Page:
One last word on the process before we start to actually look at the test prints is how I re-digitized the printed pages to show you here. I used my old Epson flat bed scanner, and turned off any and all processing that the scanner drivers would usually do. This means that the resulting images are a little bit flat, but I wanted them to have been scanned under exactly the same conditions, which is what we will look at. I saved the originals with the AdobeRGB profile, and then converted to sRGB when I output the JPEGs from Lightroom. I compared the colors and quality, and on a high end Eizo monitor, there’s very little difference. Of course, you can’t fully appreciate what I saw when looking directly at the prints, and it is the original prints that I used for comparison and which I will be commenting on here.

I’ve split the papers into three groups, which are gloss and satin papers, smooth fine art rag papers, and textured fine art papers. As I say, today we’re going to look at the gloss papers only, with the other two groups covered next week.

Canon Pro Platinum PT-101

The first paper that I printed to in the Gloss and Satin group is the Canon Pro Platinum paper. This is a nice heavy 300gsm, which is grams per square meter, paper which looks and feels very much like a traditional wet darkroom print. This hasn’t been out very long, but I have had very good results with this paper so far. The thing that struck me straight away with this paper was how beautiful the photographs looked. They are reproduced very faithfully, with lots of punch in the black and white flower, a beautiful gradation in the grey background, and the color flower is vivid and the ball of bokeh to the top right of the flower has a very nice gradation to black. Also, the Granger and Gamut chart reproduction is among the best of my tests. To be honest, as I really like the feel of this paper in the hand, I wanted this paper to be perfect in every way, but one thing let it down, and that is the paper’s ability to reproduce a brilliant red. The third cell down along the left side of the test image is basically an FF0000 full RGB red, yet the reproduction here is somewhat orange. Some of you will probably already be thinking to yourself that this is fine, because printer’s never product perfect reds, but remember, the Pixma Pro 9500 has a red ink cartridge. It should be perfect, and I’m disappointed that Canon’s profile doesn’t cash in on the huge advantage that this printer has over one’s without a red ink. Apart from that though, everything else is perfect. I am still very much in love with this paper, but let’s see how it fairs against the others.

Museo Silver Rag

Next up, is the Museo Silver Rag, which is a 100% cotton almost semi-gloss or satin paper with no optical brighteners, and just look at that red. It’s almost a perfect red. In fact, color reproduction is just amazing on beautiful paper from Museo. If you flick between the Pro Platinum image and this one, you can see a number of subtle differences. In general, the silver rag is punchier, though it does make a bit of a mess of the Granger chart on the left, particularly in the middle of the green area. The black and White flower is very punchy too, though the background is significantly darker, but still a very nice gradation. The ball of bokeh on the color flower is also slightly better than the Pro Platinum, which surprised me. Again, this is a 300gsm paper, so very thick and beautiful to handle – a strong contender.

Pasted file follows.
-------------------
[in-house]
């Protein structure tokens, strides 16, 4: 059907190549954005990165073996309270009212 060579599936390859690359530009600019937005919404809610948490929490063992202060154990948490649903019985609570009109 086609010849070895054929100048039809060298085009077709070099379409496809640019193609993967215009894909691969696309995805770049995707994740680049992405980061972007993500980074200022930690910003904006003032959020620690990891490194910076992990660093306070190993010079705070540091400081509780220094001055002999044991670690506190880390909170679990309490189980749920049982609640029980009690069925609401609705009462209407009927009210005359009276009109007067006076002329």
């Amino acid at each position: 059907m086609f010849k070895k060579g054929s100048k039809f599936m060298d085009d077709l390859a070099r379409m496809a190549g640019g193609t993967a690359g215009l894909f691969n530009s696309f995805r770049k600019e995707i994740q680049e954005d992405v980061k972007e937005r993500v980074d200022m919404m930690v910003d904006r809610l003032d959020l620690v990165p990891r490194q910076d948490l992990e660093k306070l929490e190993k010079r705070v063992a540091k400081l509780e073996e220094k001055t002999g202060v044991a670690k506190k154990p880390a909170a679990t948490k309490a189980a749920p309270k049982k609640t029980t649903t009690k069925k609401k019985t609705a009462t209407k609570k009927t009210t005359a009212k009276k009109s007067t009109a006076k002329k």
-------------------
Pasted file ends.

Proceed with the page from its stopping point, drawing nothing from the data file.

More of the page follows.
Harman Gloss FB Al (Al for Alumina)

Next I tests Harman’s Gloss FB Al, which is a Baryta coated gloss paper, with a very similar feel to the Pro Platinum from Canon. It’s very smooth, not a satin paper, and again feels very much like a traditional wet darkroom print. It even smells like one, because of the Baryta coating. Again, Harman have made a nice job of utilizing the red, and the colors are actually slightly subdued across the image, compared to the last two papers. There are a few patchy areas in the Granger Chart, but the hues in the Gamut chart are simply beautiful here. Very nice gradations in the grey behind the black and white flower and that ball of bokeh in the color flower. The general feel is not quite as punch as the last two images, but in my opinion this paper realizes a perfect balance in many respects. With this also being just slightly heavier at 320gsm, it is a very strong candidate for a paper to be appreciated held in the hand and because there’s no texture to speak of in the surface of the print, it’s simply beautiful to look at.

Hahnemuhle Fine Art Pearl

I double checked my settings after printing the Hahnemuhle Fine Art Pearl paper, as it was just so dark, but everything seems to be correct. Very rich colors here, and the red is red, but it’s just over the top for me with those over saturated colors. The black and white flower is so dark that you really can’t appreciate it, and the color flower is also very dark compared to the original. This paper is actually from a box that I bought a few years ago, and although it has been stored correctly, I do wonder if the current Fine Art Pearl from Hahnemuhle performs in the same way. It’s very different from all of their other papers which I generally like a lot.

Canson PhotoGloss Premium RC 270gsm